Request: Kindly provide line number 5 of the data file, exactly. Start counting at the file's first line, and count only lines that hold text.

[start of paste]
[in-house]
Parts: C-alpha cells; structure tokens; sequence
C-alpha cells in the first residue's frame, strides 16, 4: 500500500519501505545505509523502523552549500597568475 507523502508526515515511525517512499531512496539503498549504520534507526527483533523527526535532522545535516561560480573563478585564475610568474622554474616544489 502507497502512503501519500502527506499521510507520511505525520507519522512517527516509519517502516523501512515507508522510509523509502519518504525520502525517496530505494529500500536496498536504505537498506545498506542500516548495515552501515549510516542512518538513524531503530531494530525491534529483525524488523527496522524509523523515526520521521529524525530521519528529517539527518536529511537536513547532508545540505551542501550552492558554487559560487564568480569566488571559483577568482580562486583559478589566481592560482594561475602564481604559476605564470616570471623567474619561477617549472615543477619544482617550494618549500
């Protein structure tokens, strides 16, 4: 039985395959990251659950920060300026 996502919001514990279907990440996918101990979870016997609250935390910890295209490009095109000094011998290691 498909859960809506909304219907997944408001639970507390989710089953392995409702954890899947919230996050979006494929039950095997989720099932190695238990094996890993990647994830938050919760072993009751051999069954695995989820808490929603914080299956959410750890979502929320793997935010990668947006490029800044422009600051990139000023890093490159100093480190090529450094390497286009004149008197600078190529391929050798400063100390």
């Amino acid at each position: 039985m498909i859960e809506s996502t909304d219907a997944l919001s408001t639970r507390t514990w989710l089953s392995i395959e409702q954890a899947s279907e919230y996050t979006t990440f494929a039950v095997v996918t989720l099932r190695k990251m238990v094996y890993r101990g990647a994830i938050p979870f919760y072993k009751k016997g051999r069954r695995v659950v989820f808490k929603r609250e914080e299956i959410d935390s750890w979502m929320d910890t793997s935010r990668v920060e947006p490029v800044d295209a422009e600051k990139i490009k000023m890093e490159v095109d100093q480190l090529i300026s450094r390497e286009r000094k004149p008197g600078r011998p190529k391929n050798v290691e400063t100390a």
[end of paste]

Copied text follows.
């Amino acid at each position: 039985m498909i859960e809506s996502t909304d219907a997944l919001s408001t639970r507390t514990w989710l089953s392995i395959e409702q954890a899947s279907e919230y996050t979006t990440f494929a039950v095997v996918t989720l099932r190695k990251m238990v094996y890993r101990g990647a994830i938050p979870f919760y072993k009751k016997g051999r069954r695995v659950v989820f808490k929603r609250e914080e299956i959410d935390s750890w979502m929320d910890t793997s935010r990668v920060e947006p490029v800044d295209a422009e600051k990139i490009k000023m890093e490159v095109d100093q480190l090529i300026s450094r390497e286009r000094k004149p008197g600078r011998p190529k391929n050798v290691e400063t100390a």